Sizewell bosses claim no risk from leak
BOSSES at a recently closed nuclear power station have insisted there is no risk to members of the public after a broken pipe caused 40,000 gallons of radioactive water to escape.
DETAILS of how radioactive water came to leak out of a special pond at the decommissioned Sizewell A power station will be made public, a spokesman said today.
The Nuclear Installations Inspectorate has launched an inquiry into Sunday's accident, which happened a week after the power station stopped generating electricity for the National Grid.
An estimated 40,000 gallons of radioactive water, used to cool nuclear fuel before it is sent to Sellafield for reprocessing, escaped from a broken pipe.
However a spokesman for the station said none of the water left the site - it was held in special tanks on until it could be disposed of.
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And nuclear industry consultant and former Sizewell engineer Len Green said the level of radioactivity in the water was very low.
He said: “You'd probably get a higher reading from some types of garden fertiliser. Personally I'd be happy to have a bath in that water!”
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However he agreed that there should be a full inquiry into the incident: “People have to have confidence in the decommissioning process - and that means everything has to be open and above board.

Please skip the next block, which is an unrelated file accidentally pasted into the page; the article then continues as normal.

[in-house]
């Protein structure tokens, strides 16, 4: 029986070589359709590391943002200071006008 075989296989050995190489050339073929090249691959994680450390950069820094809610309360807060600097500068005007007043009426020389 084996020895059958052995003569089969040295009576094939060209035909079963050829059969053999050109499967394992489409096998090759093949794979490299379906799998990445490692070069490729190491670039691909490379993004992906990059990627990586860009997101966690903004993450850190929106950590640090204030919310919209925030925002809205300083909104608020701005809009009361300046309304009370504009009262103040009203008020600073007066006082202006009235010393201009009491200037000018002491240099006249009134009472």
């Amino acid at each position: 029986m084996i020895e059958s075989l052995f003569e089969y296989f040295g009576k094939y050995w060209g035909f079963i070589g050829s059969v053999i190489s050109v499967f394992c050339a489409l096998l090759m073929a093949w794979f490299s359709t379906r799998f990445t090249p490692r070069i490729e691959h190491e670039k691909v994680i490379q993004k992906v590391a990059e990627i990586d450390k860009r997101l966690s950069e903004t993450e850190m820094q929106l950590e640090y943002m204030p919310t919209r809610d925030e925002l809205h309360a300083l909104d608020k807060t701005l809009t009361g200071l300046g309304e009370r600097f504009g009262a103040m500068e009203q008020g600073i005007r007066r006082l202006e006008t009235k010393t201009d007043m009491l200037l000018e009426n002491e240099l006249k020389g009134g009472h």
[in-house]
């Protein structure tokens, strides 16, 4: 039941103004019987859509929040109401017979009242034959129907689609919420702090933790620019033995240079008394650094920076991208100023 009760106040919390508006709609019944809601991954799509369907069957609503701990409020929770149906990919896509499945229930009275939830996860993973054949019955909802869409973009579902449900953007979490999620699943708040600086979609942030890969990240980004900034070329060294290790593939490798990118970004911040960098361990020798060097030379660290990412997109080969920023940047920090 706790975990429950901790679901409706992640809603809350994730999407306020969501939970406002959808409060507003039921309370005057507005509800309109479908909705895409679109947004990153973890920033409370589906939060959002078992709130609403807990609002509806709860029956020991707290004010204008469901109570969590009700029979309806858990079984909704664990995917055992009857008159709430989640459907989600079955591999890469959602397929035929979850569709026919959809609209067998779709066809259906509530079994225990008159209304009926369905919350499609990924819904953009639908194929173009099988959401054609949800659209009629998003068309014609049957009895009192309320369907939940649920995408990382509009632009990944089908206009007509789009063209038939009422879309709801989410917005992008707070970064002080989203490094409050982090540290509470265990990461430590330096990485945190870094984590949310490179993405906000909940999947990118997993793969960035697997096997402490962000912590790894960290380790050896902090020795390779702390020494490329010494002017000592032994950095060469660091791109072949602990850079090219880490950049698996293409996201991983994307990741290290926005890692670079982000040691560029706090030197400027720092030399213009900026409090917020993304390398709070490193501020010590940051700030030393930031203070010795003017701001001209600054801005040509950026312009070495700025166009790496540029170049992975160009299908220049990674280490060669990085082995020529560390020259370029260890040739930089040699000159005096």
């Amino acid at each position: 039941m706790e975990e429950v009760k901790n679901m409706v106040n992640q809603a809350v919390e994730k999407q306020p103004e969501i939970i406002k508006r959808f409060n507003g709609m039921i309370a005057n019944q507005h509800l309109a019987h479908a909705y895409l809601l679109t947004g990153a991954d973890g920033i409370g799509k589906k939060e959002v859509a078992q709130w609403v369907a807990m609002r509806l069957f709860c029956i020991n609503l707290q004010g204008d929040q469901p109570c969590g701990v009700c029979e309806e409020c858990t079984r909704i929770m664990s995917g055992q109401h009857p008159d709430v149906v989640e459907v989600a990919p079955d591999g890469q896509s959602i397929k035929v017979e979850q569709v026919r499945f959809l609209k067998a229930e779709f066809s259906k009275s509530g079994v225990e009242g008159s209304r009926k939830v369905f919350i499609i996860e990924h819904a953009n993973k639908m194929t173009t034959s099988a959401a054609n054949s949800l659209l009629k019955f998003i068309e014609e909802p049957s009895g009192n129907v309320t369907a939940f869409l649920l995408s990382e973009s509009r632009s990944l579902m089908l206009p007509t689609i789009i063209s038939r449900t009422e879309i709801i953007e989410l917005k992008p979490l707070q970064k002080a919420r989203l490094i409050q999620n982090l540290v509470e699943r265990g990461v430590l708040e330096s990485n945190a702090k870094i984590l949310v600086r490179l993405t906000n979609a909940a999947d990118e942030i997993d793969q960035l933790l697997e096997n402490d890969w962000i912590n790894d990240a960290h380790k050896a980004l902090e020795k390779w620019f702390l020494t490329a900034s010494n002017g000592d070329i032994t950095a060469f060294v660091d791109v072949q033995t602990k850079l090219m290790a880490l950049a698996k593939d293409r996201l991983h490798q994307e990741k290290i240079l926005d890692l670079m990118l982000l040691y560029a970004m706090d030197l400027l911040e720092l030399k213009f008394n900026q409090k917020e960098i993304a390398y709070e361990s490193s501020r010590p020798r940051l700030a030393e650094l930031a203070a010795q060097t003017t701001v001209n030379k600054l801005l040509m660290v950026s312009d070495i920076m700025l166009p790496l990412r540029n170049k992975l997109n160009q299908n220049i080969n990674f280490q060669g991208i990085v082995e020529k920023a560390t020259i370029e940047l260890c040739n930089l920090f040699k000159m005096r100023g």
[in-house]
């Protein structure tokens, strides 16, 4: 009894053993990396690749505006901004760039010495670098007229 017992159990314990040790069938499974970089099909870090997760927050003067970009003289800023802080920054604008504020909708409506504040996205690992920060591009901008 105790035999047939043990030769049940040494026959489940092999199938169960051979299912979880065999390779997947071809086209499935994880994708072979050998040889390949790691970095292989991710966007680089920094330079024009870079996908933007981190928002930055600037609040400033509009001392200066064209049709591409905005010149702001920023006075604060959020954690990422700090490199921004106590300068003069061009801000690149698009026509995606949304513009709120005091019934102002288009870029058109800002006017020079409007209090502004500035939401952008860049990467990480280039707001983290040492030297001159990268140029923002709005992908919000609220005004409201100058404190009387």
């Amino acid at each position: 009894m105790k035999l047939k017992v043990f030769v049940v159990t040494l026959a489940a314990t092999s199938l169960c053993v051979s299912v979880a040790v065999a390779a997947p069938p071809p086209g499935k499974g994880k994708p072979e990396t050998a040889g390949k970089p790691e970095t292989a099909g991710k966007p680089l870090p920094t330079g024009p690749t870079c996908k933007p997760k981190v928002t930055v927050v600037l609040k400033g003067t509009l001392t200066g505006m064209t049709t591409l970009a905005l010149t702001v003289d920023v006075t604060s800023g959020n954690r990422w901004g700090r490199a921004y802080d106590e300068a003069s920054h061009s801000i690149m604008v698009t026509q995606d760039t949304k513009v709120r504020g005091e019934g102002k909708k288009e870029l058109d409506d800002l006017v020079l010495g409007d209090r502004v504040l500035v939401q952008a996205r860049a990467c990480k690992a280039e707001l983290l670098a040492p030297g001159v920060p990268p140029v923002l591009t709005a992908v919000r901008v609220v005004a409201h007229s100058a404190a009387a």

Charles Barnett, chairman of the Shut Down Sizewell Campaign, said: “I'm sceptical of the Sizewell A establishment saying it is quite all right. You might find for example that contaminated water has seeped into the ground and could come out in the cliffs where the public go.
“It is evidence that it's a good thing that the station has closed - like many other stations it is clapped out and long past its sell by date.
“This happened on a Sunday and since the station has shut down it may be the case that there weren't the usual compliment of staff on site.
“It could be the case that the leak would have been spotted sooner and the leakage might have been less.”
Bosses at the station insisted there is no risk to members of the public. He said the escape was stopped rapidly: “That breakage allowed 40,000 gallons of cooling pond water to escape into the plant and some of the area immediately outside the building.
“The pump water does have some trace levels of radioactivity however it hasn't actually caused us to exceed our radiation discharge limits.”
The Nuclear Installations Inspectorate confirmed it was investigating the pipe breakage, adding that no water had left the site and there had been no contact with members of the public or workers.
A spokesman for the British Nuclear Group said that as the cause of the incident is still under investigation it would not be appropriate to comment.